We can confirm that the EdHeroes Movement Advisory Board will contain Safeena Husain, Educate Girls (India), Wendy Kopp, Teach For All (USA), Mercedes Mayol Lassalle, OMEP (Argentina), Conrad Wolfram, Wolfram Research (UK), Osama Obeidat, Queen Rania Teacher Academy (Jordan), Steven Duggan, UNESCO IITE and Terawe (Ireland), Harry Patrinos, World Bank Education (USA), and other leading figures in education.
The EdHeroes Movement will connect individuals and organizations in a dynamic network and bring together their resources to address the most pressing challenges education faces in various regions. The members of the movement will share a common approach to solving problems in education, but will have the freedom to take the action required for a particular situation in a particular region. For example, they can establish a local EdHeroes Forum in order to get their agenda into the public domain and direct specialist knowledge and resources towards the solution of the key issues in their region. It is planned that the first local EdHeroes Forum will take place on October 16 in Indonesia.
The first EdHeroes Movement principle is that “education should have family interests at heart”, with the family’s main “interest” being “raising a competent individual, a citizen who can create, love, and make positive choices.”
The ambition to direct the focus of education towards family needs is motivated by the fact that the pandemic increased the burden on home life. Research by BCG offers a clear example of this: during the pandemic in the US, UK, France, Germany, and Italy, parents nearly doubled the time spent on education and household tasks—from 30 to 57 hours per week. Wendy Kopp, CEO and Co-founder of Teach For All, is confident that “family should be put at the center of education.” The pandemic helped this idea gain ground: “The pandemic has strengthened the bond between home and school, between teacher and parent by giving us an insight into what our children’s education evolves on a day to day basis, and by truly sharing responsibility for the child’s growth,” says Steven Duggan, member of the Governing Board of the UNESCO IITE, and Vice President of Terawe Corporation.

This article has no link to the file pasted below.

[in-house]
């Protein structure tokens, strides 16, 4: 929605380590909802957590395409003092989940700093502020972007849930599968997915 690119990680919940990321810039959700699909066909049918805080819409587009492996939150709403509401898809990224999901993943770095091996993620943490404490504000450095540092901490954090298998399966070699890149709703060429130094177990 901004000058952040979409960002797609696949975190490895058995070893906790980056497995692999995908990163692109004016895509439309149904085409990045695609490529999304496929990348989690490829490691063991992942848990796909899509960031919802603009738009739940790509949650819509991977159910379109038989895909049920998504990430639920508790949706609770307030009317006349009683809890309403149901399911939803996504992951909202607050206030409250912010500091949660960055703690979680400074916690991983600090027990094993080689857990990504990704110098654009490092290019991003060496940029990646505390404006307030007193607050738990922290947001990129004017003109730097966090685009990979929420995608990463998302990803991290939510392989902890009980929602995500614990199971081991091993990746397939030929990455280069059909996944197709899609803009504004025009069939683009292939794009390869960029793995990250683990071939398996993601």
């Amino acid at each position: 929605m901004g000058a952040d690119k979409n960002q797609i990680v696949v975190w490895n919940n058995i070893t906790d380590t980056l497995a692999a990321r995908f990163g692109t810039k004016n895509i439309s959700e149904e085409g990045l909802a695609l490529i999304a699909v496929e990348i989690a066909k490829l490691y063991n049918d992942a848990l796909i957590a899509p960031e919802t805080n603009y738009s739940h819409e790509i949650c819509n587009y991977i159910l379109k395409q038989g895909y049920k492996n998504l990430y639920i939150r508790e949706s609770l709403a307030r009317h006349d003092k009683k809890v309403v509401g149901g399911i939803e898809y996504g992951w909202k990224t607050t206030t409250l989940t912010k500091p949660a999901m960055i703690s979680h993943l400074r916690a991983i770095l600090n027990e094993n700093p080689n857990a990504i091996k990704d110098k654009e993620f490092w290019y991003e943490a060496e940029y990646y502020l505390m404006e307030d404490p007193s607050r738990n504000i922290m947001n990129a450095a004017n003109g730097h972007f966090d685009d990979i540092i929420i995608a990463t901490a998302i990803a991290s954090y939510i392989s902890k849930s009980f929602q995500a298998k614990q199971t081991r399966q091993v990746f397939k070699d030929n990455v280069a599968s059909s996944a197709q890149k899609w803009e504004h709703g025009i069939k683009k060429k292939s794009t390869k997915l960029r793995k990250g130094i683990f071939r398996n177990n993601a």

The EdHeroes Movement’s second principle is creating a community around educational organizations. The community is a flexible, resilient structure and its main assets are connectedness and trust, which is what allowed educational communities to quickly recalibrate and implement new methods during the pandemic and address the problems its members faced as a result of self-isolation.
The movement’s third principle centers on bringing together diverse material and specialist resources. The EdHeroes Movement proposes collaboration with non-profit organizations, businesses, government agencies, private philanthropists, and anyone who is prepared to invest their time and resources in educational development. Due to the low entry threshold, it is possible to bring together previously untapped resources to explore new approaches to SDG 4.
Harry Patrinos, Practice Manager, World Bank Education: “Now, more than ever, educational progress relies on multiple actors working together. The philanthropic can contribute to the creation of networks that will support educational progress worldwide. I support the EdHeroes Movement because I believe that multiple solutions from multiple actors are needed and I see a real role for the philanthropic sector.”
To take part in the movement, sign the manifesto on the website.
For more information, please send an email to: [email protected]
SOURCE EdHeroes Foundation